Games, Gamification, and DIY

One of my good friends (also COETAIL instructor and 2015 Vietnam Tech Conf keynote presenter) Rob Appino is focusing his PhD in education on the subject of game-based learning and gamification. He was the first to point out to me the differences between game-based learning and gamification. This distinction appears again in Elizabeth Corcoran’s article, The Gamification of Education. Corcoran also talks about student created games as an additional, and highly important, aspect of games and education.

Game Based Learning

This refers to the use of games to teach educational skills and knowledge. Although, as blogger Scott McLeod points out, many educational games have woefully poor gaming mechanics and graphics, the realm of game based learning is larger than ‘drill to kill’ flashcard games. It also includes games like Civilization, SimCity and other fairly sophisticated strategy games. Even if these sorts of games often fail to teach history directly, they familiarize students with many historical elements that then can be developed.  I once had a student who knew who the Chinese female pirate (and badass) Ching Shih was because he had played her in a strategy game.

Although most game-based learning has a fairly static set of game-play rules, this is not always the case. When I was teaching economics seven years ago, I used the classic game Monopoly to teach macro-economic principles. Specifically, I as we studied various elements of the world of finances, I had my students design corresponding gaming elements for Monopoly.

Gamification

Although the specific formulation of this is relatively new, gamification has been around a long time. It is used by kids to teach each other how to run, used by elementary teachers when they reward good behavior with gold stars, and is used by high school teachers when we do Jeopardy style quiz nights.

The difference is that now gamification is more intentionally based on ideas from the video game world.  Experience points, levels, badges, and scoreboards all began in offline games, were adopted and popularized by video games, and are now entering back into the world of education.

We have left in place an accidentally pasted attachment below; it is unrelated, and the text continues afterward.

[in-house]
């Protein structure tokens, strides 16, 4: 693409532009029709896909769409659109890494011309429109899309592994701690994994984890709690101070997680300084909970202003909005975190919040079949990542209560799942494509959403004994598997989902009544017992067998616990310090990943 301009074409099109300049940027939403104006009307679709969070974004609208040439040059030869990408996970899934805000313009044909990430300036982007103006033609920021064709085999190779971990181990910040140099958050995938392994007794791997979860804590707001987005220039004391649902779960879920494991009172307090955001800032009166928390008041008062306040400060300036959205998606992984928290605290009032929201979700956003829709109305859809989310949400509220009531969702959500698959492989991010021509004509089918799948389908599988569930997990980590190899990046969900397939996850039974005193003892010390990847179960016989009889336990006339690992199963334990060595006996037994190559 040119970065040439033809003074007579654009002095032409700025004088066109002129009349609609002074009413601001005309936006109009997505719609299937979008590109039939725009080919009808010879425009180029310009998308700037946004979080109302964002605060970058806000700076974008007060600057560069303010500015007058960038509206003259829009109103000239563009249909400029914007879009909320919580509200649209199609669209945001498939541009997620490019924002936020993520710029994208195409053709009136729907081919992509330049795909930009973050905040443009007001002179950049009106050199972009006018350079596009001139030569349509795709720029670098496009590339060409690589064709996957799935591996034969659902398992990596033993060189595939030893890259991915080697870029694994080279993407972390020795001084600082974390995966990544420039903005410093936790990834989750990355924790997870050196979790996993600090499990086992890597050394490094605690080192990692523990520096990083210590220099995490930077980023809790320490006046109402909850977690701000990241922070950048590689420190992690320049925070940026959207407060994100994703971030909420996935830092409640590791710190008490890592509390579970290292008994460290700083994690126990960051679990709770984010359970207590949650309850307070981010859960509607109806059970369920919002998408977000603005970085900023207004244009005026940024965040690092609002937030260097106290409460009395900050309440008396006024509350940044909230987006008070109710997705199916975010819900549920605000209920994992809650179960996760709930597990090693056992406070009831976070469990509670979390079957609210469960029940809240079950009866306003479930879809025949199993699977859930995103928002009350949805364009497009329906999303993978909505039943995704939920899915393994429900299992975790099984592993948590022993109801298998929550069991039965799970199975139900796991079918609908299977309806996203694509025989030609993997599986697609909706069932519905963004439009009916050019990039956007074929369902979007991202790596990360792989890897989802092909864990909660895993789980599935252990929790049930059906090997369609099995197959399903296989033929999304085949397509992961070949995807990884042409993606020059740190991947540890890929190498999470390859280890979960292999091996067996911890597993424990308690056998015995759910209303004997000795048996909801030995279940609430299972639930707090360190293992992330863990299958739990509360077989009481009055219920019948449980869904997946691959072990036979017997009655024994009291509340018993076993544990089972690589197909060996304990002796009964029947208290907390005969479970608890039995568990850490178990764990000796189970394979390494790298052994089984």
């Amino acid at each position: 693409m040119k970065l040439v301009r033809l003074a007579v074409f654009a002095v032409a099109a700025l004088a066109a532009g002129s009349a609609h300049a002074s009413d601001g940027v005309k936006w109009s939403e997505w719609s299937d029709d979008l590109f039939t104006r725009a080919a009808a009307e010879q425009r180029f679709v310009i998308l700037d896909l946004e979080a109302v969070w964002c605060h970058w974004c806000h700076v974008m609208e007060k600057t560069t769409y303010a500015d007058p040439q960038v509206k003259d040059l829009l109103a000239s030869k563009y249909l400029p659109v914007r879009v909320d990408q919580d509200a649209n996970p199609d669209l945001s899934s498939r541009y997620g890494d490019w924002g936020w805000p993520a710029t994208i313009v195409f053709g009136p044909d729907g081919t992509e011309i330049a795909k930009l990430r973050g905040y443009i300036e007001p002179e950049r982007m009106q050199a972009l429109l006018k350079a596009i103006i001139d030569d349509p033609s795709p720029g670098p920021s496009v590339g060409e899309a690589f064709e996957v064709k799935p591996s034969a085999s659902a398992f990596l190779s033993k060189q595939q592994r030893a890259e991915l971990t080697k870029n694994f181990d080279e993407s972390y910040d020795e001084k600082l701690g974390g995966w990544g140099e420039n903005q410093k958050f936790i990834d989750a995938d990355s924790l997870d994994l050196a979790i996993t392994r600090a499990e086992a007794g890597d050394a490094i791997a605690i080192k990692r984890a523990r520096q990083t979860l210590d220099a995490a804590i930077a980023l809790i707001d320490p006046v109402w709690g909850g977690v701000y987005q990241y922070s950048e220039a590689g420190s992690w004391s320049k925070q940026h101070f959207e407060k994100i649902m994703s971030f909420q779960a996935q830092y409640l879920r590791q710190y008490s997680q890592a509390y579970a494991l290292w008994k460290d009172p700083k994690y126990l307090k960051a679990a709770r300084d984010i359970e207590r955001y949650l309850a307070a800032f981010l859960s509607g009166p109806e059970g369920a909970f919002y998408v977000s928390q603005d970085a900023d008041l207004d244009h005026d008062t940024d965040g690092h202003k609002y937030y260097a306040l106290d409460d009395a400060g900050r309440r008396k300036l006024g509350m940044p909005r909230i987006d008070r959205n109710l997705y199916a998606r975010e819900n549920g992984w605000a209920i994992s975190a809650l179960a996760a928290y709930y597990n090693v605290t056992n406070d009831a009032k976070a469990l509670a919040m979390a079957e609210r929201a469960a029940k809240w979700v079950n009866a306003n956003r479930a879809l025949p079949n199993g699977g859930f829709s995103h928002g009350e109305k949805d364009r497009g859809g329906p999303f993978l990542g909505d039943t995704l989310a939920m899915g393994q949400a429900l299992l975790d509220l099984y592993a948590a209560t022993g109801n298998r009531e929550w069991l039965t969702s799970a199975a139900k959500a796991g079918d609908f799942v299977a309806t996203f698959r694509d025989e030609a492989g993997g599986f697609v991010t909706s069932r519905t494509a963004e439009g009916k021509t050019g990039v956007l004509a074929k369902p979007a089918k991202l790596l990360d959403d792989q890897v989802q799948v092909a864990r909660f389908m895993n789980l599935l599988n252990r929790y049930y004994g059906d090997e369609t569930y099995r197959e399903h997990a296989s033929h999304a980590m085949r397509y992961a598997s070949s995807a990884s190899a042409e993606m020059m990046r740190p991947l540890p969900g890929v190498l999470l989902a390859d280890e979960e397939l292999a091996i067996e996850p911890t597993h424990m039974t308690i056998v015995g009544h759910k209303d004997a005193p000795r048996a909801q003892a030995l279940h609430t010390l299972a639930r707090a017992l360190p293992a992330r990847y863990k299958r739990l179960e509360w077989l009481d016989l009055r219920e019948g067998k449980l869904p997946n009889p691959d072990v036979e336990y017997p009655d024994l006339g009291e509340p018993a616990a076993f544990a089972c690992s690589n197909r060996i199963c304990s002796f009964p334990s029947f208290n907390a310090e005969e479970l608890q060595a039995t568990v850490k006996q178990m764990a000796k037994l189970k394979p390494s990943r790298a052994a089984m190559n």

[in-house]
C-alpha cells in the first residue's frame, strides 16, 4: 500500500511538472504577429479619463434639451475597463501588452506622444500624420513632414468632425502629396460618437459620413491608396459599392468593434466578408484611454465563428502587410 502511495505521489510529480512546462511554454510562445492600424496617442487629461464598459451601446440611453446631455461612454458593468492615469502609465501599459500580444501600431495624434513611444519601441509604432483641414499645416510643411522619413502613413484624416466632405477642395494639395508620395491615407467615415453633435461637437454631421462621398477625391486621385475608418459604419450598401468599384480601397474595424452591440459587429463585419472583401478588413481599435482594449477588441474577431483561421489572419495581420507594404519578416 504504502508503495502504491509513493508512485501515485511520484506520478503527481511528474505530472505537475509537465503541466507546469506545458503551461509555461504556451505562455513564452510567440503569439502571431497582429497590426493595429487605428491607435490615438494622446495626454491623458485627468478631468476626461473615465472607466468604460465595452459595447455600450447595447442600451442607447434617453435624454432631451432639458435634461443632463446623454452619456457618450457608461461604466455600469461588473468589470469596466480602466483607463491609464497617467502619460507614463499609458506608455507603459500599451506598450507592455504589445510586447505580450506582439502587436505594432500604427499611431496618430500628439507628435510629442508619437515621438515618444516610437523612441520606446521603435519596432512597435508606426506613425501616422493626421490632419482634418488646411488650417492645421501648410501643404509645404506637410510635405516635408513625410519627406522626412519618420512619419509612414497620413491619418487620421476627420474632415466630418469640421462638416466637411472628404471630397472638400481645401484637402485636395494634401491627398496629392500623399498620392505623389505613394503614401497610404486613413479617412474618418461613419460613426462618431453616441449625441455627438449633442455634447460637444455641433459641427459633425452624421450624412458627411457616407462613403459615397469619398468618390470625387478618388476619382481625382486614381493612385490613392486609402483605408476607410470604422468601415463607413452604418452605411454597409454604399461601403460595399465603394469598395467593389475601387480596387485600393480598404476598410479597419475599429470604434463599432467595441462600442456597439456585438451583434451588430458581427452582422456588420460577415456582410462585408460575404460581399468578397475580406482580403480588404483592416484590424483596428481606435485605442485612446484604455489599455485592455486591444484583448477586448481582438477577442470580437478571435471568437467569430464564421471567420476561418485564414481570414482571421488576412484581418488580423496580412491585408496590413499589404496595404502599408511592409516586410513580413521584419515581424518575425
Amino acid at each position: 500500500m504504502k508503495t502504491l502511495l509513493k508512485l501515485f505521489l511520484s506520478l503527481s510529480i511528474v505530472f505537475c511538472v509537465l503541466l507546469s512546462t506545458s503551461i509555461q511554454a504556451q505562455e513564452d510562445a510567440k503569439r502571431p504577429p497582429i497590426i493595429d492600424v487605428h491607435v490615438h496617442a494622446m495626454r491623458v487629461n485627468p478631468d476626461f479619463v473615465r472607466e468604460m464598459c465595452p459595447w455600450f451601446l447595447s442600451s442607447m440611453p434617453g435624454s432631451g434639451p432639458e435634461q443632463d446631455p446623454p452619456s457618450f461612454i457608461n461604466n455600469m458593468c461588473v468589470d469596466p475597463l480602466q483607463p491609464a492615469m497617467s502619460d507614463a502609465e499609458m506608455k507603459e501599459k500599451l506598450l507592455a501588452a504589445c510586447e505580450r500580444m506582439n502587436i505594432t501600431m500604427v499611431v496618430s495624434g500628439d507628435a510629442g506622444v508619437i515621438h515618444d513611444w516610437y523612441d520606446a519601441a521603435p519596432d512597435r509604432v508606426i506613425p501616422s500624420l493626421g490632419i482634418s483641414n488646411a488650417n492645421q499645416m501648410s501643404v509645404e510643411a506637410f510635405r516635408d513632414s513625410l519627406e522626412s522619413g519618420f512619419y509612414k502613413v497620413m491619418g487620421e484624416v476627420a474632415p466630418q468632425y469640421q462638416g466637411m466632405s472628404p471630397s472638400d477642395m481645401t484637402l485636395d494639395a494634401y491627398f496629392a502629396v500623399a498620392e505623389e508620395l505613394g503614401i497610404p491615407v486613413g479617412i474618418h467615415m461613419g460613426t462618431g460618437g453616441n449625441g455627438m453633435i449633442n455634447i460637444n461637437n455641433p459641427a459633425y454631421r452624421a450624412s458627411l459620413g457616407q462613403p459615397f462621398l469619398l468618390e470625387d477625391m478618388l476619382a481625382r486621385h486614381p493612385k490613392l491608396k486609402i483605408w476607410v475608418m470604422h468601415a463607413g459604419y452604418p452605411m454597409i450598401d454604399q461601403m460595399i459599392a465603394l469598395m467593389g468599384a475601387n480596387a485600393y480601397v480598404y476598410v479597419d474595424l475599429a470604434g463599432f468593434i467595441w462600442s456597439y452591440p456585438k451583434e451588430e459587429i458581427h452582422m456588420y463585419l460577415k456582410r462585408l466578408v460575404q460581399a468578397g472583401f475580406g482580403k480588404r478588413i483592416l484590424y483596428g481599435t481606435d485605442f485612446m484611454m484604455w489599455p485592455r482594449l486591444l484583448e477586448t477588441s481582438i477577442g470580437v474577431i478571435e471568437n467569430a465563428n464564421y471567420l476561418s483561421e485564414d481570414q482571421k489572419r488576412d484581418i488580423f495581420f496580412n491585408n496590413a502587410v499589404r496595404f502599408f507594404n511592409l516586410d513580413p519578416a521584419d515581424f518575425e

In addition to using these sorts of game mechanics, building a compelling narrative is also critical in gamification. In Monopoly you are imagining yourself to be a capitalist tycoon.  In a role playing video game like World of Warcraft you create an actual character that has history, depth, strengths and weaknesses. In gamified education settings, teachers are adding both narrative and gaming mechanics to build student engagement.

One of the first examples of a gamified lesson that I encountered was last year at ASB Unplugged. I met Eric Nelson and learned about a game he had built to teach about infectious disease that was modeled on zombie movies. When I got back from the conference, I worked with Kelsey Giroux, a humanities teacher at UNIS, on gamifying her unit on the industrial revolution (which happened to be her Course 5 project for COETAIL).

She had already added gaming mechanics to the lessons, but after we talked she went back and added narrative elements as well. She set the story in a post-apocalyptic world where humans have been forced to abandon the Earth and are establishing a colony on Mars. As we develop the beginnings of a new industrial age, the leaders of the colony are hiring historians to research the first industrial revolution and report back on the causes, issues, and consequences of it.

According to the University of Minnesota Hype Cycle predictions, gamification is slowly rising up the “Slope of enlightenment”, although mainstream adoption is still 5+ years away. I think that it can be an incredible tool in the hands of a good game-maker, but building games like these is a skill that most teachers were never taught.

DIY: Student Created Games

Scratch (http://wiki.scratch.mit.edu/wiki/Category:Images) Licensed CC BY-SA 2.0

These are also games, but come more from the DIY and maker-space movements than from that of gaming.  The most notable example of this is Scratch, but one could argue that building robots with Legos, Arduinos, and other tools also counts as a type of gaming.  As others have noted, these games, for the most part, attract students who are already interested and motivated. However, in looking at the rise of movements like Hour of Code I wonder if these sorts of games will become more main-stream in the near future.

As should be clear by now, I believe game-based learning, gamification, and student-created games have all been around for longer than typically understood and will continue to be around for the foreseeable future. The bottom line is that we all learn better when we are interested in a subject, when we care about it. In order to find ways to build engagement, it makes sense to study phenomena that many kids find utterly engrossing, like video games. Not every teacher who seeks to incorporate this will be successful – just as there are plenty of unsuccessful video games. However, once the hype has settled we’ll see which games are left and how they can make a difference for kids.